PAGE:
The New China by Henri Cartier-Bresson, 1959

In 1958, LIFE asked Henri Cartier-Bresson to return to China, a country he last covered in at the outbreak of the Communist takeover in 1949. Cartier-Bresson was largely sympathetic to the Communist cause and was mostly embedded on a guided tour. While his photographs do not present a critique of Communism, he nonetheless witnessed the beginnings of the disastrous Great Leap Forward.

The War in Biafra

Eventually Federal Nigeria found an effective way to quell the rebellious Igbos, by inducing famine conditions inside Biafra. The Nigerian Army began sea and land blockade of Biafra, cutting off food supplies.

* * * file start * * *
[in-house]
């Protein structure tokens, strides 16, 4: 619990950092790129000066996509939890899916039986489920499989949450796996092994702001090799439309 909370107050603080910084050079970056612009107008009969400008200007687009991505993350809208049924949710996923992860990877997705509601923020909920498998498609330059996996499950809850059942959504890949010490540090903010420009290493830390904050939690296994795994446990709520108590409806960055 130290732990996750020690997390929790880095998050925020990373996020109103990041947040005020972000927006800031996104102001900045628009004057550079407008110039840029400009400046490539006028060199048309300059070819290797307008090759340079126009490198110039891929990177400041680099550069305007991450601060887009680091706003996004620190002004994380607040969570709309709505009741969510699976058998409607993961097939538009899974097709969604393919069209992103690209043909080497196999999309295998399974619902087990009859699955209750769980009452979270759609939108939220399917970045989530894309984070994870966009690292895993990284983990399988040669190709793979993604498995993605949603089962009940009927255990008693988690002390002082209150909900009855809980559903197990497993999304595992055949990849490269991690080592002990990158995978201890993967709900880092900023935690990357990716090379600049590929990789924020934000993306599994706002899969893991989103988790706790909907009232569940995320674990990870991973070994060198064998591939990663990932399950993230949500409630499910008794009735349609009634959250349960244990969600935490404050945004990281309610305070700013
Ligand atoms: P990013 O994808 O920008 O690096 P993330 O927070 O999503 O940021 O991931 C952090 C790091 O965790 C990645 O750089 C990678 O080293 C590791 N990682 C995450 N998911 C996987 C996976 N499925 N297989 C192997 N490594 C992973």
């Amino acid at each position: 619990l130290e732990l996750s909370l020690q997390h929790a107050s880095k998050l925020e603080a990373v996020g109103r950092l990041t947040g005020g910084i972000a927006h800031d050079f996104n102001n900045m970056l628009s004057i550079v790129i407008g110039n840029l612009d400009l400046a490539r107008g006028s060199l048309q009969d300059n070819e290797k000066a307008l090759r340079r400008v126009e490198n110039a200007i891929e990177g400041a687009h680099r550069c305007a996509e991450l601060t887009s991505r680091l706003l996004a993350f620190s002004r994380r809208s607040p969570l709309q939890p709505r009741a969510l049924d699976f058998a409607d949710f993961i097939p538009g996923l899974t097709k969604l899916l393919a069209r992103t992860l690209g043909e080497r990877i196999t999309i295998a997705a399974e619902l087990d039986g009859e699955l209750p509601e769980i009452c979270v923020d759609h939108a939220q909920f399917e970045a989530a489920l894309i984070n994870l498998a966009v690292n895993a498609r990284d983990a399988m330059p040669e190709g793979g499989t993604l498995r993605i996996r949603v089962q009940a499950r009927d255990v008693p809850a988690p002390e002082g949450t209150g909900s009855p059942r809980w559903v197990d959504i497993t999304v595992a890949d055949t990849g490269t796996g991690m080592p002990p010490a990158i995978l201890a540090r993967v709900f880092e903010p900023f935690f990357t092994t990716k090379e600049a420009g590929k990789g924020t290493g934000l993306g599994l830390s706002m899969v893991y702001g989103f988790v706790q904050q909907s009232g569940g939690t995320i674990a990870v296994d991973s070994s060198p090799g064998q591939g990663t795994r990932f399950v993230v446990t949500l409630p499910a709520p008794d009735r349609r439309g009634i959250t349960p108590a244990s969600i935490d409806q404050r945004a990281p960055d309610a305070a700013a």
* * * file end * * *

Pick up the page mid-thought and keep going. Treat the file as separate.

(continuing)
The War in Biafra

Little remembered now, but once the name Biafra as much synonymous with horrors, famine, and war as the names Sarajevo, Srebrenica, Rwanda or Darfur. In 1967, the Igbo people in Biafra, the oil-rich south east part of Nigeria, declared their independence, initiating a three-year conflict.

Hungarian Uprising by Paris-Match, 1956

The iconic 1956 Paris Match photo of a young, armed couple during the Hungarian Uprising was attributed to late photographer Jean-Pierre Pedrazzini for extra publicity. Russ Melcher, the photo’s real author, revealed himself decades later.